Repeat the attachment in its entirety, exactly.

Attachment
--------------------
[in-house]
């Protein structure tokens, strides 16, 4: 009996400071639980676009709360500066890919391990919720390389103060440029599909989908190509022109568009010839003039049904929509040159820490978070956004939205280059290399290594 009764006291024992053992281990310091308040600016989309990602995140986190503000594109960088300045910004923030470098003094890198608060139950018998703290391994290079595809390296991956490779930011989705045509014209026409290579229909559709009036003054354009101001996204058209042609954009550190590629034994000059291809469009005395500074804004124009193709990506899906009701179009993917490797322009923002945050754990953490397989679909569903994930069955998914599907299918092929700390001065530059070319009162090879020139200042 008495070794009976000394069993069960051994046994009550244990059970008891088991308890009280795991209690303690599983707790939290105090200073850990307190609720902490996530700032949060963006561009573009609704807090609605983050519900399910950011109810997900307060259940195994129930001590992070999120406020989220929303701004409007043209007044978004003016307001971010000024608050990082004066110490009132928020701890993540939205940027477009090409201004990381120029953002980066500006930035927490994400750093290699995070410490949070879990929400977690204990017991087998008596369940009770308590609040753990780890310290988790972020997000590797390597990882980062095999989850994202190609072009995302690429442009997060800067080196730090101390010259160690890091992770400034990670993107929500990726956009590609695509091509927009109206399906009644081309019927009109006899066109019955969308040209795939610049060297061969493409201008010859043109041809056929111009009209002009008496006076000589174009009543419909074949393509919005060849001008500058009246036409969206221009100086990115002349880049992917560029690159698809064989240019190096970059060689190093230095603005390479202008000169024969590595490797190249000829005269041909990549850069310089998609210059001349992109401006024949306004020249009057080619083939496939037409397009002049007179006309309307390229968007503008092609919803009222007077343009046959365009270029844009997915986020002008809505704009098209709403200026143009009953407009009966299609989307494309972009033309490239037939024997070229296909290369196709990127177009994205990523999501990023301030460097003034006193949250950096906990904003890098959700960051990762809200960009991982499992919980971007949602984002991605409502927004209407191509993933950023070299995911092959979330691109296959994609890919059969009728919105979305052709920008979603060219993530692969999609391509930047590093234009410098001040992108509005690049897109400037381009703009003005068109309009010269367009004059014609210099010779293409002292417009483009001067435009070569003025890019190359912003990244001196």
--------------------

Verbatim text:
[in-house]
């Protein structure tokens, strides 16, 4: 009996400071639980676009709360500066890919391990919720390389103060440029599909989908190509022109568009010839003039049904929509040159820490978070956004939205280059290399290594 009764006291024992053992281990310091308040600016989309990602995140986190503000594109960088300045910004923030470098003094890198608060139950018998703290391994290079595809390296991956490779930011989705045509014209026409290579229909559709009036003054354009101001996204058209042609954009550190590629034994000059291809469009005395500074804004124009193709990506899906009701179009993917490797322009923002945050754990953490397989679909569903994930069955998914599907299918092929700390001065530059070319009162090879020139200042 008495070794009976000394069993069960051994046994009550244990059970008891088991308890009280795991209690303690599983707790939290105090200073850990307190609720902490996530700032949060963006561009573009609704807090609605983050519900399910950011109810997900307060259940195994129930001590992070999120406020989220929303701004409007043209007044978004003016307001971010000024608050990082004066110490009132928020701890993540939205940027477009090409201004990381120029953002980066500006930035927490994400750093290699995070410490949070879990929400977690204990017991087998008596369940009770308590609040753990780890310290988790972020997000590797390597990882980062095999989850994202190609072009995302690429442009997060800067080196730090101390010259160690890091992770400034990670993107929500990726956009590609695509091509927009109206399906009644081309019927009109006899066109019955969308040209795939610049060297061969493409201008010859043109041809056929111009009209002009008496006076000589174009009543419909074949393509919005060849001008500058009246036409969206221009100086990115002349880049992917560029690159698809064989240019190096970059060689190093230095603005390479202008000169024969590595490797190249000829005269041909990549850069310089998609210059001349992109401006024949306004020249009057080619083939496939037409397009002049007179006309309307390229968007503008092609919803009222007077343009046959365009270029844009997915986020002008809505704009098209709403200026143009009953407009009966299609989307494309972009033309490239037939024997070229296909290369196709990127177009994205990523999501990023301030460097003034006193949250950096906990904003890098959700960051990762809200960009991982499992919980971007949602984002991605409502927004209407191509993933950023070299995911092959979330691109296959994609890919059969009728919105979305052709920008979603060219993530692969999609391509930047590093234009410098001040992108509005690049897109400037381009703009003005068109309009010269367009004059014609210099010779293409002292417009483009001067435009070569003025890019190359912003990244001196």